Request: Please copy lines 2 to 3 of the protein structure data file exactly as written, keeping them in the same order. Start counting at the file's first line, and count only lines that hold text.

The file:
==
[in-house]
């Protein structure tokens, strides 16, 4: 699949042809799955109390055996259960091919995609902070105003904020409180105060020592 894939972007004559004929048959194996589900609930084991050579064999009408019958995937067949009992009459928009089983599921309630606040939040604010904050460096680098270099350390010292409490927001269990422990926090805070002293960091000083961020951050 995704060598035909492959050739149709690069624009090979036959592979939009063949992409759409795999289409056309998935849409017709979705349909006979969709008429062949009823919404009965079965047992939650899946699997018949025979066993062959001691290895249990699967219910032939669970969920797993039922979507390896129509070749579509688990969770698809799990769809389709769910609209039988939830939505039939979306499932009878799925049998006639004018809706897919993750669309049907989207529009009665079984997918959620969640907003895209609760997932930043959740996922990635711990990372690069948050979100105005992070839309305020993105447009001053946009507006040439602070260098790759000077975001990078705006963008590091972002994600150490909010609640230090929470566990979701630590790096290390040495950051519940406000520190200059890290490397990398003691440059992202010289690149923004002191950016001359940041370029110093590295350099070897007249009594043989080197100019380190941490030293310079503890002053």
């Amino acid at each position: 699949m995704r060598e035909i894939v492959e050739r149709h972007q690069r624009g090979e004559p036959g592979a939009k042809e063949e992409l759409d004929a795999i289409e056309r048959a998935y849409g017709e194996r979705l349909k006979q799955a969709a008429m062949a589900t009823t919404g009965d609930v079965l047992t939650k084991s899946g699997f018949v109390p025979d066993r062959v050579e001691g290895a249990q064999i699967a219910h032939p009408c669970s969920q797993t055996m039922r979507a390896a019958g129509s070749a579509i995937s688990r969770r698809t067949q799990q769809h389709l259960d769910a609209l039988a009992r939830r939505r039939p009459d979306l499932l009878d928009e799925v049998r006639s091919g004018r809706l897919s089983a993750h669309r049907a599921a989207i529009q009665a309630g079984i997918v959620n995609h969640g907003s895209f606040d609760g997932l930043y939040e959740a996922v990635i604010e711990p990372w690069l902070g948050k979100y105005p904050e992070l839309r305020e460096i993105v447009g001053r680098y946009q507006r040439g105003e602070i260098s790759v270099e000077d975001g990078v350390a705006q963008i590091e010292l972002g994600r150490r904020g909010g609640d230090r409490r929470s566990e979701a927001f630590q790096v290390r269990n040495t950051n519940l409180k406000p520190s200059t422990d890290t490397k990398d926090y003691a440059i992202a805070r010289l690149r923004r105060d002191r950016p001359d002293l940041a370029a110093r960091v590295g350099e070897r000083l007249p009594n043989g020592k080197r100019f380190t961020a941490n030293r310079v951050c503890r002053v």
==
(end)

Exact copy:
């Protein structure tokens, strides 16, 4: 699949042809799955109390055996259960091919995609902070105003904020409180105060020592 894939972007004559004929048959194996589900609930084991050579064999009408019958995937067949009992009459928009089983599921309630606040939040604010904050460096680098270099350390010292409490927001269990422990926090805070002293960091000083961020951050 995704060598035909492959050739149709690069624009090979036959592979939009063949992409759409795999289409056309998935849409017709979705349909006979969709008429062949009823919404009965079965047992939650899946699997018949025979066993062959001691290895249990699967219910032939669970969920797993039922979507390896129509070749579509688990969770698809799990769809389709769910609209039988939830939505039939979306499932009878799925049998006639004018809706897919993750669309049907989207529009009665079984997918959620969640907003895209609760997932930043959740996922990635711990990372690069948050979100105005992070839309305020993105447009001053946009507006040439602070260098790759000077975001990078705006963008590091972002994600150490909010609640230090929470566990979701630590790096290390040495950051519940406000520190200059890290490397990398003691440059992202010289690149923004002191950016001359940041370029110093590295350099070897007249009594043989080197100019380190941490030293310079503890002053």
């Amino acid at each position: 699949m995704r060598e035909i894939v492959e050739r149709h972007q690069r624009g090979e004559p036959g592979a939009k042809e063949e992409l759409d004929a795999i289409e056309r048959a998935y849409g017709e194996r979705l349909k006979q799955a969709a008429m062949a589900t009823t919404g009965d609930v079965l047992t939650k084991s899946g699997f018949v109390p025979d066993r062959v050579e001691g290895a249990q064999i699967a219910h032939p009408c669970s969920q797993t055996m039922r979507a390896a019958g129509s070749a579509i995937s688990r969770r698809t067949q799990q769809h389709l259960d769910a609209l039988a009992r939830r939505r039939p009459d979306l499932l009878d928009e799925v049998r006639s091919g004018r809706l897919s089983a993750h669309r049907a599921a989207i529009q009665a309630g079984i997918v959620n995609h969640g907003s895209f606040d609760g997932l930043y939040e959740a996922v990635i604010e711990p990372w690069l902070g948050k979100y105005p904050e992070l839309r305020e460096i993105v447009g001053r680098y946009q507006r040439g105003e602070i260098s790759v270099e000077d975001g990078v350390a705006q963008i590091e010292l972002g994600r150490r904020g909010g609640d230090r409490r929470s566990e979701a927001f630590q790096v290390r269990n040495t950051n519940l409180k406000p520190s200059t422990d890290t490397k990398d926090y003691a440059i992202a805070r010289l690149r923004r105060d002191r950016p001359d002293l940041a370029a110093r960091v590295g350099e070897r000083l007249p009594n043989g020592k080197r100019f380190t961020a941490n030293r310079v951050c503890r002053v």